Has your child, or yourself brought a caterpillar home to store in a jar to watch the life cycle and now you're asking yourself,  “What do caterpillars eat?”  After all, you want it to survive long enough to see what type of beautiful butterfly it becomes.  Before you just throw any piece of plant in there, you should know that most caterpillars are fairly picky eaters.

Caterpillars are primarily herbivores but they will stray away from that rule if they cannot find enough food.  There are also some that will kill other caterpillars or butterflies so if you have two or more on your hands, they should not be kept together in the same jar.

These insects can be quite fussy when it comes to food.  Certain caterpillars have a specific choice of plant food that they need in order to complete their life cycle to stay alive.  If you remove a caterpillar from a plant, that needs to be the plant you keep in the jar with it.  Also, as the caterpillar grows, it will need more food so be sure you have access to this plant.  The bigger they get, the more they eat and caterpillars are always hungry.  Don't be concerned if you see old skin from time to time because they grow by molting.

If the plant food starts wilting you will need to give the caterpillar fresh food.  It cannot be stressed enough, the importance of feeding the caterpillar the right food.  For example, if you have a Monarch caterpillar, it will only eat milkweed plant leaves.  A Black Swallowtail will eat a few different things such as carrots, parsley, fennel and dill and a Queen Anne's Lace caterpillar loves caraway and celery.

Caterpillars will not only eat the leaves of the plant but sometimes the flower as well.  Host plants can often be perennials, shrubs, annuals and trees.  A Harvester caterpillar specifically only eats aphids so the butterfly always lays her eggs beside a colony of aphids.  It is important to try to determine what kind of caterpillar you have if you do not know what kind of plant it came from to be sure you choose the right food for it to keep it alive.  It is also interesting to note that caterpillars do not require water.  All of their water is obtained through their food.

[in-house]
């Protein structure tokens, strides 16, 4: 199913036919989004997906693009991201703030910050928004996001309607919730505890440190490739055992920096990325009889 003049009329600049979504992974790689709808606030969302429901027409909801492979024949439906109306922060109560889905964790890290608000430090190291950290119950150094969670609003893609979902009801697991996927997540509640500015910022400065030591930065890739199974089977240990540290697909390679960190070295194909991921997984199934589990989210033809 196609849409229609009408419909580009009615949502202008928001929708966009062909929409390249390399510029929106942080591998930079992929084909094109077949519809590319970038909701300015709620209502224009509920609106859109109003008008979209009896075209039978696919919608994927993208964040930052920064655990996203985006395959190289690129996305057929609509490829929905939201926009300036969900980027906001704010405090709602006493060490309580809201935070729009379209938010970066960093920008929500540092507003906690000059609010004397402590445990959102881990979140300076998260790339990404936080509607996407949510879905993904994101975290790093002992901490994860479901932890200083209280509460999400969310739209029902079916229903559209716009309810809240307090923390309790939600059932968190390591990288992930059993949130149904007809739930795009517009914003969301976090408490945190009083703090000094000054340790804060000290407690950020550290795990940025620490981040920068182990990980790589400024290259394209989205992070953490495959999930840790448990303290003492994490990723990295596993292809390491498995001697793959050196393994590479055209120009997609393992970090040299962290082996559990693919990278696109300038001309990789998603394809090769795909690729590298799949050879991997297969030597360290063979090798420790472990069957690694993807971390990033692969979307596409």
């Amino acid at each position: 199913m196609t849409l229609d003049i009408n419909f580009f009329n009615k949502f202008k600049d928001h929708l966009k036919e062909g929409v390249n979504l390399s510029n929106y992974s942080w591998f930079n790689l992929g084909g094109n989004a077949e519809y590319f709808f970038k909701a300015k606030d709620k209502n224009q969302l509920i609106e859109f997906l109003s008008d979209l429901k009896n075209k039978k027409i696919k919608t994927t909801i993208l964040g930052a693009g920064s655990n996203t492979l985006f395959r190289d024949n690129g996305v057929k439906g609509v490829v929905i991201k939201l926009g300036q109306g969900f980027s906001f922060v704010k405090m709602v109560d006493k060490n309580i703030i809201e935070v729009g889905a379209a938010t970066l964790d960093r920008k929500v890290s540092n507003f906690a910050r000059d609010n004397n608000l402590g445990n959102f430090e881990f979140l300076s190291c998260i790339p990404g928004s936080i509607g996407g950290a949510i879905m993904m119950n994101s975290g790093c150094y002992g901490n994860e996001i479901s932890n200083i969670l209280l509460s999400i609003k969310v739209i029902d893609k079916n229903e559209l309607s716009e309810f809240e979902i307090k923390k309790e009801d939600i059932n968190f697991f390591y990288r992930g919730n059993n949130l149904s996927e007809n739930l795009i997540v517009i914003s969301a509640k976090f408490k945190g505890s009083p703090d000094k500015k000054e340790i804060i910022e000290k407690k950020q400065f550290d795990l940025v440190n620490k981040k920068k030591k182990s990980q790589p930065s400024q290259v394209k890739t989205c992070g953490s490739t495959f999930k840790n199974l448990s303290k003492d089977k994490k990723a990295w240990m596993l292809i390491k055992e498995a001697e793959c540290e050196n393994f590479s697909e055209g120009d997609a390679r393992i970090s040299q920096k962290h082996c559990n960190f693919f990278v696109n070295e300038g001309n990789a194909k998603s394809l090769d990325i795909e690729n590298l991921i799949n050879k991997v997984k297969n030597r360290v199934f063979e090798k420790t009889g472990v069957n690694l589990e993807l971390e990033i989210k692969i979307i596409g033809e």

The Easter Tiger Swallowtail, primarily found on the entire Eastern half of the United States feeds on a variety of broad leaf shrubs and trees, willow, lilac, tulip tree and birch while the Great Spangled Fritillary and Meadow Fritillary will eat only violets.  The Variegated Fritillary likes violets too but they also enjoy pansies, stone crops, plantains and passionflowers.  Additional caterpillars that feed on passionflowers are the Zebra Longwing and Gulf Fritillary, both species found primarily in Southern Regions.

A rare find is the Great Purple Hairstreak that turns into a beautiful butterfly with iridescent blue and gold markings.  It lives primarily on the West coast and eats only mistletoe.  So what do caterpillars eat?  Many varieties of plants, flowers, shrubs and trees but they are usually host specific.

Obtaining And Housing

Caterpillars can generally be found in the spring and early parts of summer if you search through bushes and plants.  When you find one on a plant, remove the whole stem and put it in the jar.  You shouldn't try to pick it up because they are fragile and some have urticating hairs and secretions that are skin irritants.

You can start out with a smaller jar but as they grow they will need to be transferred to a larger one.  You must be sure to cut a few holes in the top of the lid to allow for air but small enough so the caterpillar cannot escape.  You should also spray a very light mist of water in the jar once a day so it doesn't get dry but be sure to not over do it as they can drown from too much condensation.

You should know that after the caterpillar goes through the pupation stage and is about to emerge, you need to place a twig in the jar so that the butterfly can climb before they dry and expand their wings otherwise their wings could be deformed and they will be unable to fly.  When you release them, do so in a secluded area so they don not get eaten by a bird right away while the get familiar with their surroundings.